“At no time did I suggest that pause in accountability was appropriate; in fact, I expressed grave concern at the impact this delay would have on our children,” Long wrote in a letter from Feb. 11. “I, along with Speaker (Brian) Bosma, support Governor Pence taking bold action to ensure accountability remains in place.”

Pence’s letter to Ritz today isn’t clear about what could happen to A-to-F grades or if they’d be included in the proposed legislation.

“It is important to ensure that our A-F system fairly reflects the efforts of our students and teachers during this transition year,” Pence said. “I welcome recommendations from the board as we craft solutions that preserve accountability and transparency for Indiana’s academic system.”

Mixed messages

Is the Board of Regents hostile to charter schools? Depends upon whom you ask.

PHOTO: Monica Disare
Regent Collins and Regent Johnson engage in a discussion after a Board of Regents meeting.

When the Board of Regents took the unprecedented step of rejecting two new charter schools last week, it sent shudders through the charter school sector.

Even before the meeting last Monday, the Regents had been making charters “nervous,” said Andrea Rogers, the New York State Director for the Northeast Charter Schools Network. The rejections only heightened the anxiety.

“I think these denials skyrocketed the issue to the front of people’s minds,” she said.  

And yet, during the same meeting, the board praised and signed off on the opening of five other charter schools, which brings the number of new schools approved this year to more than any year since 2013.

The meeting was emblematic of the mixed signals that this Board of Regents have been sending over the last few months, feeding different interpretations among both those who advocate for charter schools and those who champion traditional schools

The board’s willingness to criticize and question charters have many believing the Regents are, at best, skeptics and, at worst, opposed to the publicly funded, privately run schools that they authorize and oversee.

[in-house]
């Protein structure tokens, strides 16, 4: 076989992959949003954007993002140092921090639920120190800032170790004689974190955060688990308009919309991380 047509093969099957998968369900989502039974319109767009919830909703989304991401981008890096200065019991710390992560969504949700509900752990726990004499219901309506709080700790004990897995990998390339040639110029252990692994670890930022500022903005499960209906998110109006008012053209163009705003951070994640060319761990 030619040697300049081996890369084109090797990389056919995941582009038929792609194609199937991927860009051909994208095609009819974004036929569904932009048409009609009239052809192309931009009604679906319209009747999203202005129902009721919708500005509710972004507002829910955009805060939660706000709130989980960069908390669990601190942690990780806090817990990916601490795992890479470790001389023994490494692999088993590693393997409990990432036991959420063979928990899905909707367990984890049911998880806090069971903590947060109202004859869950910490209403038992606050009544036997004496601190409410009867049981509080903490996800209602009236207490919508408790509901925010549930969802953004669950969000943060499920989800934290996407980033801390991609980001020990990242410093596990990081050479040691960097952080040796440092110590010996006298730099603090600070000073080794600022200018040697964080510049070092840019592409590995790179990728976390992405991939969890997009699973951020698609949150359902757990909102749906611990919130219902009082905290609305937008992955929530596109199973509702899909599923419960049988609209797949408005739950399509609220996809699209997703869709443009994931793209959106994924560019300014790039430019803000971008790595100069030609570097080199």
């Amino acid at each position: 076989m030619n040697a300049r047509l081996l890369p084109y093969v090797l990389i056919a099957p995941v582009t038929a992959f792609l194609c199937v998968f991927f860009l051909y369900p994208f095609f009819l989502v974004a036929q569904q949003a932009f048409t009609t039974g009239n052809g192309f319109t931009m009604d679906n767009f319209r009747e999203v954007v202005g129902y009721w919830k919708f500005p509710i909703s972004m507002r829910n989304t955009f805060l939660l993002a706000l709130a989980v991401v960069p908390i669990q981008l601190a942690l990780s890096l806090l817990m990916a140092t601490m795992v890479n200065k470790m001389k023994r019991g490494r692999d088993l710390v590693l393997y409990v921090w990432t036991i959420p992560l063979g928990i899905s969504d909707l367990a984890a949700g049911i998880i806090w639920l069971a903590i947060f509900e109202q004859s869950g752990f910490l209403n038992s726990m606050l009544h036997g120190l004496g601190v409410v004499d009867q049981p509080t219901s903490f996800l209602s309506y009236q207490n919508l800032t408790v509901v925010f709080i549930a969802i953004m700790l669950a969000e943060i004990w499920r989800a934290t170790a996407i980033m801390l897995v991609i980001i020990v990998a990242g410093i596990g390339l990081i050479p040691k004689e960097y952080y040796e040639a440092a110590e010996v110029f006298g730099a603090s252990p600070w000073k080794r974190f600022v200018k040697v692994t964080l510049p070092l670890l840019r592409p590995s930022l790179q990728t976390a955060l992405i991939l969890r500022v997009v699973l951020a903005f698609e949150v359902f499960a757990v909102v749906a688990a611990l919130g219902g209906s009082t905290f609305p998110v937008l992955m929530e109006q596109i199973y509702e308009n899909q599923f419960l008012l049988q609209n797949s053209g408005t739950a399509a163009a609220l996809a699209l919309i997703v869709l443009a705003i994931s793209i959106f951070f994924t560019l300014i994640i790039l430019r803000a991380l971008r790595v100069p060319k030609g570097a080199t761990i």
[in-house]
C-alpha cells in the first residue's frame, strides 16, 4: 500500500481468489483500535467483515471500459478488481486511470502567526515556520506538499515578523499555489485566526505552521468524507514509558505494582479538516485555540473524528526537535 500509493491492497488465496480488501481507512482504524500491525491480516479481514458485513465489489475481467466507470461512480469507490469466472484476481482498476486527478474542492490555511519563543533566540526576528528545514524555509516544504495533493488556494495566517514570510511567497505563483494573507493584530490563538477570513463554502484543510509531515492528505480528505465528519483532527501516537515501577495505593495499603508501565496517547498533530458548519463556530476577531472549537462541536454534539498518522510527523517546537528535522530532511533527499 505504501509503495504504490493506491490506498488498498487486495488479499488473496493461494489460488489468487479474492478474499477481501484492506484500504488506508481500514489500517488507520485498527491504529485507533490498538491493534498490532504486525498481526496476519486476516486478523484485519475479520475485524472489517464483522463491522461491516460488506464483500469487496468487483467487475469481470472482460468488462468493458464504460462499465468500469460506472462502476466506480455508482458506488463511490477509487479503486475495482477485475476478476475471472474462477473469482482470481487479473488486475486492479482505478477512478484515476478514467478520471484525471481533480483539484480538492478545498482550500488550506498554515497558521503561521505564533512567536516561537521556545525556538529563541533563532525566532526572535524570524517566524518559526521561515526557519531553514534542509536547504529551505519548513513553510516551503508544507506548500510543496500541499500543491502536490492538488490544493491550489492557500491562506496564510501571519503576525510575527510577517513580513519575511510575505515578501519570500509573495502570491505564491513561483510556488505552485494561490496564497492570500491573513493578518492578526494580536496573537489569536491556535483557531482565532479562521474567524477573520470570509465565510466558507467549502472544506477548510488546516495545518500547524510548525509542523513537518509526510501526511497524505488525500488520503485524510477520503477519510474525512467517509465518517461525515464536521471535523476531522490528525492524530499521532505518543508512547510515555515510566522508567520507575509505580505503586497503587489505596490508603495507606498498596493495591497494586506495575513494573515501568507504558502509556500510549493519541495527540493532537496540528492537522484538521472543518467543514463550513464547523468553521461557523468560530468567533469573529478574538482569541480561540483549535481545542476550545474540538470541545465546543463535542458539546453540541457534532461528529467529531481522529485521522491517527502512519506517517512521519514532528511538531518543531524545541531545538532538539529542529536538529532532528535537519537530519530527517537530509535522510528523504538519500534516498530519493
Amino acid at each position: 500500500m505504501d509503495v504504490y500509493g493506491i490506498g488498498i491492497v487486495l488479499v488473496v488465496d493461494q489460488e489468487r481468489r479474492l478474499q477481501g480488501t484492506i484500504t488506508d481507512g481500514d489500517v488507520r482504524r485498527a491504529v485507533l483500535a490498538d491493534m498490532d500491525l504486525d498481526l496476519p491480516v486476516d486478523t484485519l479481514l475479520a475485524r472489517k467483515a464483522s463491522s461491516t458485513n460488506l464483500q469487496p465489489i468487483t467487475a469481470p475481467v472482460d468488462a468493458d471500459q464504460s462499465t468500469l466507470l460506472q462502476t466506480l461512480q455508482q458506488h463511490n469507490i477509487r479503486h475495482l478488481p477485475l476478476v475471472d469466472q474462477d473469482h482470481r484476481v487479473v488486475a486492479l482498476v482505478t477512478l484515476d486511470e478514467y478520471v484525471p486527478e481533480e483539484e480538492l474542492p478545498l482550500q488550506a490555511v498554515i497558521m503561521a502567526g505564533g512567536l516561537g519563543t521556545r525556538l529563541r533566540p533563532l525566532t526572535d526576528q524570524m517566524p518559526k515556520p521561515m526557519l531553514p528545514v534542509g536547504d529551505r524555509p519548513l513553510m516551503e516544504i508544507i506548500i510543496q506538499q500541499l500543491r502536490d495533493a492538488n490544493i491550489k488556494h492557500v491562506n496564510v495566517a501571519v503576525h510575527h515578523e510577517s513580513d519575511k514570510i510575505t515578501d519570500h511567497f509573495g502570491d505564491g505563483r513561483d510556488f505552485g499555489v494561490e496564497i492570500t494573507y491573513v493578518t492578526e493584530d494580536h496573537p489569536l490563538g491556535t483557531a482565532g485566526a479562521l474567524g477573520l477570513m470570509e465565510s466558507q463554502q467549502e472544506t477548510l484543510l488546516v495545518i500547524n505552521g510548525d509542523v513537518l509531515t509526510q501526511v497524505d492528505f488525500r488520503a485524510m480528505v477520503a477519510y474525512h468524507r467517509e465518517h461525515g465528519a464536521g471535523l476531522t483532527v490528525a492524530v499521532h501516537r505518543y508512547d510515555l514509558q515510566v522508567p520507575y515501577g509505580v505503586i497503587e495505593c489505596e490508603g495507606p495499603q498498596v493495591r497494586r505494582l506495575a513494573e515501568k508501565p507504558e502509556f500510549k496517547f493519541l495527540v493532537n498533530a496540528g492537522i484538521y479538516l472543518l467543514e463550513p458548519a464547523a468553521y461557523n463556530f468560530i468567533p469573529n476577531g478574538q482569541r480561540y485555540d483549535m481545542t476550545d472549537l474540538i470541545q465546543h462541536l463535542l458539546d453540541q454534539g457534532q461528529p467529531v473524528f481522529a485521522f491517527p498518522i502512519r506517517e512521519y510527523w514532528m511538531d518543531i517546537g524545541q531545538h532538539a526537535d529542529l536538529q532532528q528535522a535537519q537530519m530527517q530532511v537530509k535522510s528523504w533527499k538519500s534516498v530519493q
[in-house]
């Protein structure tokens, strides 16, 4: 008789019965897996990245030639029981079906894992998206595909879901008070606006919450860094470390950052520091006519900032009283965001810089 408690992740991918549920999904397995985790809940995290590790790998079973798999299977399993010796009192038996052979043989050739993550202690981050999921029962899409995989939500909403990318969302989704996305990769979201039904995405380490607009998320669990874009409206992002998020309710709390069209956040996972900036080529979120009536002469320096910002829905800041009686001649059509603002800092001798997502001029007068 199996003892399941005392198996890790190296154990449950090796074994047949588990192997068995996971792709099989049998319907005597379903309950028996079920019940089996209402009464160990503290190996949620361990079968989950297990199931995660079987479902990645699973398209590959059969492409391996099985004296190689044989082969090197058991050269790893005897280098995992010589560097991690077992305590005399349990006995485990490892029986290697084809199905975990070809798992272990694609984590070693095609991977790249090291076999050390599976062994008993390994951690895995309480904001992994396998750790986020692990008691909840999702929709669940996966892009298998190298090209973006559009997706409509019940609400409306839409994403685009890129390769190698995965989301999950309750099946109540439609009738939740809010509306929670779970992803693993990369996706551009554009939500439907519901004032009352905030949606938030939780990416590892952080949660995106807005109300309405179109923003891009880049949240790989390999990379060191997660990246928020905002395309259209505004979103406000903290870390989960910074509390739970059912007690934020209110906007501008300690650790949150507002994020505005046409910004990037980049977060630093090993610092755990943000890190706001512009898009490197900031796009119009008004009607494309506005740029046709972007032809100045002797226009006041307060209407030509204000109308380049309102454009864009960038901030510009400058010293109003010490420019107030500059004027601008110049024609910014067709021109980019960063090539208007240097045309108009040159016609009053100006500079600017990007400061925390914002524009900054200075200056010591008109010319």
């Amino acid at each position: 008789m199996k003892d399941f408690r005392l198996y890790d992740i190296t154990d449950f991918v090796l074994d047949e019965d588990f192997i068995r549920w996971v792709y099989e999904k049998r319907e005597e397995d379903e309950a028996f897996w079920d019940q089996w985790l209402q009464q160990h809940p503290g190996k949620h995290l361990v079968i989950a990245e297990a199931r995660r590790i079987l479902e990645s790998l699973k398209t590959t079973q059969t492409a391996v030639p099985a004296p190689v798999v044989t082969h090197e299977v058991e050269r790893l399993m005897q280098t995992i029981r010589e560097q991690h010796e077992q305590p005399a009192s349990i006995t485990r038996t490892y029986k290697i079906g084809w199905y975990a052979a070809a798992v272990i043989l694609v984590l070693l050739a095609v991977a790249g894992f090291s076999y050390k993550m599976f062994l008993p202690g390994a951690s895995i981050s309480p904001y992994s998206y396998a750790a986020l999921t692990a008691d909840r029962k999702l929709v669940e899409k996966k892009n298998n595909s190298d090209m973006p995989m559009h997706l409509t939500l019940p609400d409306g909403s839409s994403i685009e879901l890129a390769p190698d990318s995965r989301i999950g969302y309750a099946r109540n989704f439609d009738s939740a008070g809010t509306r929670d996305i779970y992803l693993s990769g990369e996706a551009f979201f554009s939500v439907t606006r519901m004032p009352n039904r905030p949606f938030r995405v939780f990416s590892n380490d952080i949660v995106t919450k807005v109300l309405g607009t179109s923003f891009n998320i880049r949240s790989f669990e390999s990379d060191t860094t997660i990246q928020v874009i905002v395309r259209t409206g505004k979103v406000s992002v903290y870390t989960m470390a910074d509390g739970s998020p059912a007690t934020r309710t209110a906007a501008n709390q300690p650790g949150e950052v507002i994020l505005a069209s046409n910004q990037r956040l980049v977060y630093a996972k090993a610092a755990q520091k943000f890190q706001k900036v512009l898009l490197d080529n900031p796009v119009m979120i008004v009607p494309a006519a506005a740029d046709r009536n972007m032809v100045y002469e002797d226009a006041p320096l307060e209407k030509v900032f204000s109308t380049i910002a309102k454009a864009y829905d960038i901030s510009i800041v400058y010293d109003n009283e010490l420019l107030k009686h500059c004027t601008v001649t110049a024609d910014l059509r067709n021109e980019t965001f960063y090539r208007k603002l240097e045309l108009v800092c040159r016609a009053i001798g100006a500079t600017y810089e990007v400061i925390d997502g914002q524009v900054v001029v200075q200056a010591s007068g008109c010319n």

At the same time, the Regents have not been without praise for charters, and some charters say they have appreciated the support of the body and the state’s support staff.

Chancellor Betty Rosa said the Regents’ decisions are evidence of nuance, not rigid ideology or partisanship.

“I think there’s too many times when people want to simply say ‘you’re for’ or ‘you’re against.’ It’s so much more complicated than that,” Rosa told Chalkbeat in an interview Wednesday. “To me, if it’s a wonderful opportunity for kids — you got me. If it’s not, I’m probably going to be your worst enemy.”

As an authorizer, the Board of Regents has the power to approve new schools and decide which of its 87 schools should remain open. In addition to deciding the fate of individual schools, the board is rethinking how it evaluates all of its schools   and whether they should take a closer look at measures like surveys or chronic absenteeism.

With several new members and a relatively new leader, the Regents’ actions have been under particular scrutiny for signs of partisanship. Some have seized on recent events, such as critical statements made by some Regents as charter schools have come before the board for approval or renewal.

One Regent suggested that charter schools achieve high test scores by pushing out students; another suggested a charter school in Brooklyn is contributing to segregation.

Rosa has fiercely opposed a proposal that would allow some charter schools to certify their own teachers, calling the idea  “insulting.” The board also rejected a batch of Success Academy renewals, arguing that their authorizer attempted to renew the high-performing but controversial charter schools too soon. (The move had little practical effect, since their authorizer, SUNY, can override the board’s decision.)

Rosa said the sum of these decisions does not mean either she or the board is anti-charter. Her opposition to the teacher certification proposal had nothing to do with the source of the proposal — a charter authorizer — but because, she said, she believes the idea is an affront to the teaching profession and will allow unqualified teachers to enter classrooms.